Have you seen the phrase “no spend month” around the web? I have, and I’ve decided now is a good time for our family to implement our own modified version of a no spend month in order to catch up on some spending we did during end-of-the-year sales. (Like that spontaneous jaunt to the outlets in Destin that in part turned out to be a haven’t-shopped-for-winter-clothes-in-three-years and let’s-get-crazy-cheap-winter-clothes-for-the-kids-for-next-year shopping excursion.) How many of you feel like you need to recover from some recent spending?
I’ve read about families who go down to a $250 budget for everything besides bills during their no spend months. I would definitely like to do that sometime, but I can’t do that right now. However, I can commit to no “creative” budgeting. I can commit to not making any purchases besides our necessities this month — and to being especially reflective and strict about what constitutes a necessity.
I like the prospect of becoming more aware of the amount of time and effort I spend researching, thinking about, buying, and often returning or exchanging certain purchases. I look forward to the creative solutions we’re certain to come up with when we can’t buy an answer to a problem. And I know we’ll be able to use no spend month to really consider the value and timing of certain purchases, big and small, that we might make in the near future.
My goals by the end of the month:
- To have money left or even untouched in some budget categories such as petty cash, dining out, entertainment, and more.
- To gain increased awareness about when and how I spend money. Do I get frustrated with something that’s not working out and immediately wonder what I can buy to make it better? Do I turn to product research when I need a mini-project and then get fixated on something I think I need?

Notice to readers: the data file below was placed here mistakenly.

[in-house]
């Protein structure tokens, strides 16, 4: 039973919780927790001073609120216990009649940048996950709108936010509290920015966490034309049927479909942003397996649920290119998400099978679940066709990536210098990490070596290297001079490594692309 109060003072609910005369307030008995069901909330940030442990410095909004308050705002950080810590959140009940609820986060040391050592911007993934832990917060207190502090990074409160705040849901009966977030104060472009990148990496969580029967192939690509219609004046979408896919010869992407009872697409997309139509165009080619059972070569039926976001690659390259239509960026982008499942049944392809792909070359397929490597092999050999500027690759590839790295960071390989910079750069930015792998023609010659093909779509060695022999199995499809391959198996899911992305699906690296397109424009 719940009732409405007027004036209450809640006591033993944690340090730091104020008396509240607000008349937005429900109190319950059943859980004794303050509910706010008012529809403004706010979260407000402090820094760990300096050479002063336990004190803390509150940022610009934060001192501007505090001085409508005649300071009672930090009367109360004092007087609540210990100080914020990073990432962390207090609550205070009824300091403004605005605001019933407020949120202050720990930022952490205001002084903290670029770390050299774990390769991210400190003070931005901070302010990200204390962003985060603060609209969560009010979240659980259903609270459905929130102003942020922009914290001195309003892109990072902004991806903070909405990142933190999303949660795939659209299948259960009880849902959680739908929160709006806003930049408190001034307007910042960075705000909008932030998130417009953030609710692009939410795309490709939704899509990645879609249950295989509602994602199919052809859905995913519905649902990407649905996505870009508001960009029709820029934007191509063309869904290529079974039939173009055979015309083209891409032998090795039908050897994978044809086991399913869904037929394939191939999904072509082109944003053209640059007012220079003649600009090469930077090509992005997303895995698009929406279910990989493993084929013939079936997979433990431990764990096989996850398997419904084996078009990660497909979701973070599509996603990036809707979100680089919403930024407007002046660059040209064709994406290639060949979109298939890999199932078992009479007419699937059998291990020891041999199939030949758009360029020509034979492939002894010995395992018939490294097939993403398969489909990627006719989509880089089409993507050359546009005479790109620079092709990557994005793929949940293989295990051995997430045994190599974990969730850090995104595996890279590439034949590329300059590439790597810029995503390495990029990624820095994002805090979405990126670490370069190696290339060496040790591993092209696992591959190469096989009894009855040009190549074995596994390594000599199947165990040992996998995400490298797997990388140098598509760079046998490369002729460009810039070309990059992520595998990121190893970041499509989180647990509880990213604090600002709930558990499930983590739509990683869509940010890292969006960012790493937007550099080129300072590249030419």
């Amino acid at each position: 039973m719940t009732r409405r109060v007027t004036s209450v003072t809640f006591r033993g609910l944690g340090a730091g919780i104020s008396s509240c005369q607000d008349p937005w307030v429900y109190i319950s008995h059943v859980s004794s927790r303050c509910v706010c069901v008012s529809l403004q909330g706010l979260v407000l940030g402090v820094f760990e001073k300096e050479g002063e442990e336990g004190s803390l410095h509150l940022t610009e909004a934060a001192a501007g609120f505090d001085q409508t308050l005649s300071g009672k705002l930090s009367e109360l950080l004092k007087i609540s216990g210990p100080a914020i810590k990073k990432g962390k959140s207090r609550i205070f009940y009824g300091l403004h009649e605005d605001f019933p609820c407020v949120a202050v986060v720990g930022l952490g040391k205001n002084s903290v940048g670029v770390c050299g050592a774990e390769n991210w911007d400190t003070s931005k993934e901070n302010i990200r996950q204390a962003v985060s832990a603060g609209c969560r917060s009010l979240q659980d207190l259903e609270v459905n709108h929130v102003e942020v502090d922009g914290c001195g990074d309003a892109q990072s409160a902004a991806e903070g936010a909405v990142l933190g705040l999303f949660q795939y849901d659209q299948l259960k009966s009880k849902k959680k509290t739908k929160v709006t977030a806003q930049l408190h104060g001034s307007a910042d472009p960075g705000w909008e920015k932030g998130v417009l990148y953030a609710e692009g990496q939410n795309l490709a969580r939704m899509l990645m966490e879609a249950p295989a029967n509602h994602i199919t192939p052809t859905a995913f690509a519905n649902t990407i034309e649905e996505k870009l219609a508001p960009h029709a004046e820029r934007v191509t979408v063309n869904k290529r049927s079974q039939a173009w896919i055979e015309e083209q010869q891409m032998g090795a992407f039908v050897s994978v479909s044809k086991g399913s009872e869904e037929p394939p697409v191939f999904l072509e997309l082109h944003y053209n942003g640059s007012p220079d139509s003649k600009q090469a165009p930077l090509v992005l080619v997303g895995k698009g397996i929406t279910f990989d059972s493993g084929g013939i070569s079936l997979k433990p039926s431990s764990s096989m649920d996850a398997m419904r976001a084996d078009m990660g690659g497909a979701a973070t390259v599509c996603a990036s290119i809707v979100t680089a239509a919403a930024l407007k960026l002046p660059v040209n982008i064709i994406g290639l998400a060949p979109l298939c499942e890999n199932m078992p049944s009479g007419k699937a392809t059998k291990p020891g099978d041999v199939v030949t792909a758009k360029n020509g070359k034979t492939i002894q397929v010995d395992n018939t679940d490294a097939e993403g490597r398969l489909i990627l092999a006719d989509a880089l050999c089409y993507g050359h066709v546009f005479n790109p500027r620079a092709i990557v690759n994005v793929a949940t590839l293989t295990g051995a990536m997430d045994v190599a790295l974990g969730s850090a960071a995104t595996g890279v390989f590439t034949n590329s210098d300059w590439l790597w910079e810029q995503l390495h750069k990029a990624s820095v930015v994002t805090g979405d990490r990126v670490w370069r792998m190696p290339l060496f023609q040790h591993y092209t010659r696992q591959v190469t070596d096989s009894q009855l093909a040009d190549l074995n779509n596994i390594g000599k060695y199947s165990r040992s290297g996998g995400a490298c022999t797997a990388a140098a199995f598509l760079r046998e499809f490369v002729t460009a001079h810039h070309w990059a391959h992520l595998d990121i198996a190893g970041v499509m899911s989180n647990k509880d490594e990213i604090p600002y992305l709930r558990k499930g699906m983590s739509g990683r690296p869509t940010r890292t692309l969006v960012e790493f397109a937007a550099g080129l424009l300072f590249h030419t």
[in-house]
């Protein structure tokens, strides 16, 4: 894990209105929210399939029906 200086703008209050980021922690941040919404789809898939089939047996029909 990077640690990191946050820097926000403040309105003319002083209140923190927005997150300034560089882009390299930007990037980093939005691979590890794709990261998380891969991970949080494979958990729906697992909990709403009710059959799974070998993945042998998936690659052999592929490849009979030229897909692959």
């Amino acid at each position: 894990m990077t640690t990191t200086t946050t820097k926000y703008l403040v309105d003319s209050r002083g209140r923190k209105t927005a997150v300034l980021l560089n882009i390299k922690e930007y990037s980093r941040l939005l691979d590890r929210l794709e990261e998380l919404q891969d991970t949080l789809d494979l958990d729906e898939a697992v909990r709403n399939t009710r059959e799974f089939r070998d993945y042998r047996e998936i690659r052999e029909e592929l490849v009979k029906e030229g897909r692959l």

- To begin to change spending habits per what I learn about my spending habits in the point above.
- To learn to avoid situations that lead to “leaky spending” as discussed by Erica of Northwest Edible Life. For example, do I ever really need the “discoveries” I make at the dollar section in Target? Maybe. Probably not always — and I doubt I’ll actually miss what I pass up.
Challenges I foresee are a little trip to Atlanta and the fact that I do need new running shoes. Since the Atlanta trip was planned before I decided to do this challenge (and since Atlanta provides some unique and special shopping opportunities: Ikea, Trader Joe’s) I think I will just do my best to spend wisely and double-think each purchase. The running shoes (I just started running but am pretty into it already) I think fall into the necessity category, given the blisters from my too-small, pre-baby sneakers.
To read more about the benefits of a no spend month and others’ experiences with the adventure, see:
Stop Leaking Money and Start Valuing It With No Spend Month…
No Spend Month: Start Here
The No-Spend Experiment